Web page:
Earlier this month, President Joe Biden has signed a bipartisan infrastructure law, An allocation of $ 1.2 trillion for a wide range of physical investments – from the rehabilitation of energy networks to the reconstruction of roads and bridges. But infrastructure is more than just these national projects.
In an article titled “What does this mean for DSet a space for ‘treatment’,” Alexandra Lang Claims that city planners and city designers take into account the planning of a neighborhood’s infrastructure. based on Twitter Thread by Hotel Foundation Program Officer Justin Garrett MooreLang says that a dedicated “treatment department” can connect social, cultural and economic forces to the physical world. Today these worlds are separate.
Marketplace Amy Scott spoke to Lang about her macro-level appearance in city design out of thought. Below is an edited transcript of their conversation.
Amy Scott: What do you and others mean when you talk about the idea of caring when it comes to design?
Alexandra Lang: Architecture care is basically adding a social and temporary dimension to the design of a physical space. It means thinking about who is going to clean up this space, and how best to clean it up and think about the culture of the community in which it was built and how they like to use something like a park. So it’s really adding this kind of infrastructure that involves people and organizations to the design of the physical space.
Scott: Do you think part of it is just a redesign of the way cities think about their citizens? I’m thinking of the idea of sitting in public spaces. I mean, so many public areas are actually meant to prevent people from sitting comfortably as a way, you know, to prevent the homeless from settling in the place. How will caring change this attitude?
longing: Yes. I mean, you’re absolutely right, that a lot of the reasons why cities are so hostile are actually fear of uninhabited people. And part of what this care department will do will be try to be more proactive about providing benches, providing public services – but also providing connections to social services to try to get people into housing. Because the very constant exclusion of these provisions does not really do anything about the larger issue of high housing costs in cities. So, I think it will really require a good change in attitude, where cities pretty much admit to themselves that it is an ongoing issue and think they are proactive in dealing with it both in physical design and in something like a civilian department. .
Scott: If I understand correctly, the original idea for this was based on a Twitter thread by Justin Garrett Moore, an urban planner, who advocated a treatment department as an alternative to police departments as part of the restriction of the police movement. But it sounds like you’re thinking about it more broadly.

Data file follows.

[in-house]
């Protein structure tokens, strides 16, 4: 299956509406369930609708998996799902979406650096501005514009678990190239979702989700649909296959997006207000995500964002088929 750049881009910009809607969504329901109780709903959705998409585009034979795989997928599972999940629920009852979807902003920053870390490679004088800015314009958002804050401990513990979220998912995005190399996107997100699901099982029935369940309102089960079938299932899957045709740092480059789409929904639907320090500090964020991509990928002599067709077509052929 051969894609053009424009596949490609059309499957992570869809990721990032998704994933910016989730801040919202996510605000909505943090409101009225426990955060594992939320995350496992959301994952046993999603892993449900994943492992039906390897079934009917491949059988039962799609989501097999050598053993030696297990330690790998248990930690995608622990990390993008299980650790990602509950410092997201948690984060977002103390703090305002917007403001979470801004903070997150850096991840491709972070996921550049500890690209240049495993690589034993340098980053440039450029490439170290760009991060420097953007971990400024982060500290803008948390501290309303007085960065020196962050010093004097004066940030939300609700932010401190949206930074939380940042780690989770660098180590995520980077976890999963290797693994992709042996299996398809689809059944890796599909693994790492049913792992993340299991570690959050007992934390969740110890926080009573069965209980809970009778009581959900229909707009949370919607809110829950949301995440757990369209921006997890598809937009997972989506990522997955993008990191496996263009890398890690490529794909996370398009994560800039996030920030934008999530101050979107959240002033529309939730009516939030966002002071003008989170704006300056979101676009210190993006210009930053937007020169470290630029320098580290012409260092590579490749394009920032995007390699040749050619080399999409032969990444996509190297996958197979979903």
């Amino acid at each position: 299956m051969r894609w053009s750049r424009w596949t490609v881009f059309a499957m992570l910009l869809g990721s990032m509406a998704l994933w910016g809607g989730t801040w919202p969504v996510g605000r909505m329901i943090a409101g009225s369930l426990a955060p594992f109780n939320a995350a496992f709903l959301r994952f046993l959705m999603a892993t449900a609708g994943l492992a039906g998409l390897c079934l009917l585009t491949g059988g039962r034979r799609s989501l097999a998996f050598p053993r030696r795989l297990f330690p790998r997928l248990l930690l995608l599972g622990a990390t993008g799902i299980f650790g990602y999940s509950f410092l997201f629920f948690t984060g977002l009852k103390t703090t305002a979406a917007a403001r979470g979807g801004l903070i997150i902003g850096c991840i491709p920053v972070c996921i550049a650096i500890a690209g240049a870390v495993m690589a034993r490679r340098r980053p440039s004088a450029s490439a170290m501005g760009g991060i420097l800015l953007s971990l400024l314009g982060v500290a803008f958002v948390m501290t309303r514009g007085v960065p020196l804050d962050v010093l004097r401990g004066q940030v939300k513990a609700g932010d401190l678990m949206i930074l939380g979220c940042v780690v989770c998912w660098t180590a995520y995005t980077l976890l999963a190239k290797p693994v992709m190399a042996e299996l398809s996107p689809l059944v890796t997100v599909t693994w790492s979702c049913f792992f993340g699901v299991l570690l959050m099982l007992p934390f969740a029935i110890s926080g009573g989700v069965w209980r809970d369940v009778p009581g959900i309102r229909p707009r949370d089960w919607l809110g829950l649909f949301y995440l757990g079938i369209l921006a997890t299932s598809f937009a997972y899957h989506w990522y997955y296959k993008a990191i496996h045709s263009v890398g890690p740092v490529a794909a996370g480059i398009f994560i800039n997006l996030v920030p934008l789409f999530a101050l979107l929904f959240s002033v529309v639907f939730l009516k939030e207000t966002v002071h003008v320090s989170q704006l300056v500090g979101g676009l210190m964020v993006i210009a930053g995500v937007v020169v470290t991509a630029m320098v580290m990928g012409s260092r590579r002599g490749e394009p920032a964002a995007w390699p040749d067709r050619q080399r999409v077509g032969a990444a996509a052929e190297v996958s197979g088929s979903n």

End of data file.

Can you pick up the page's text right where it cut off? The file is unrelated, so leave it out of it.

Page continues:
longing: Well, I think Justin’s original idea was pretty broad. Yes, he plans cities, and currently works for a hotel fund. And part of what he said is that many of the services that a treatment department will provide are already provided by other departments that do not fit into it, you know, where it is not part of their job description. So you have, you know, librarians who actually need to oversee the safety of public services in libraries, or you have police departments that deal with the homeless, but they do not have the training and do not have the resources to do so in a positive way. So, a treatment department would take money from departments that kind of have to provide these services and give that money to people, you know, pretty much know what to do with it and can be proactive about it.
Scott: So, “treatment” became a kind of buzzword, it sounded like, in architecture and urban planning. What does this mean for the average person if there is a municipal department dedicated to it?
longing: Well, I think the first type of most people about what care is, is thinking about child care or caring for the elderly, who were also a lot in the news in terms of policy. But a treatment department will add a physical and design dimension to these things. For example, like, yes, older people need a person to come to their home to provide care, but even the streets would take more care of them if there were more benches, if there were more public toilets. The streets would take more care of the children if the speed limit was lower, and if there were, you know, more playgrounds evenly distributed. So I think this should not be too big a leap forward to move from the idea of treatment as a thing from person to person to the idea of treatment as something that designers can build in the city.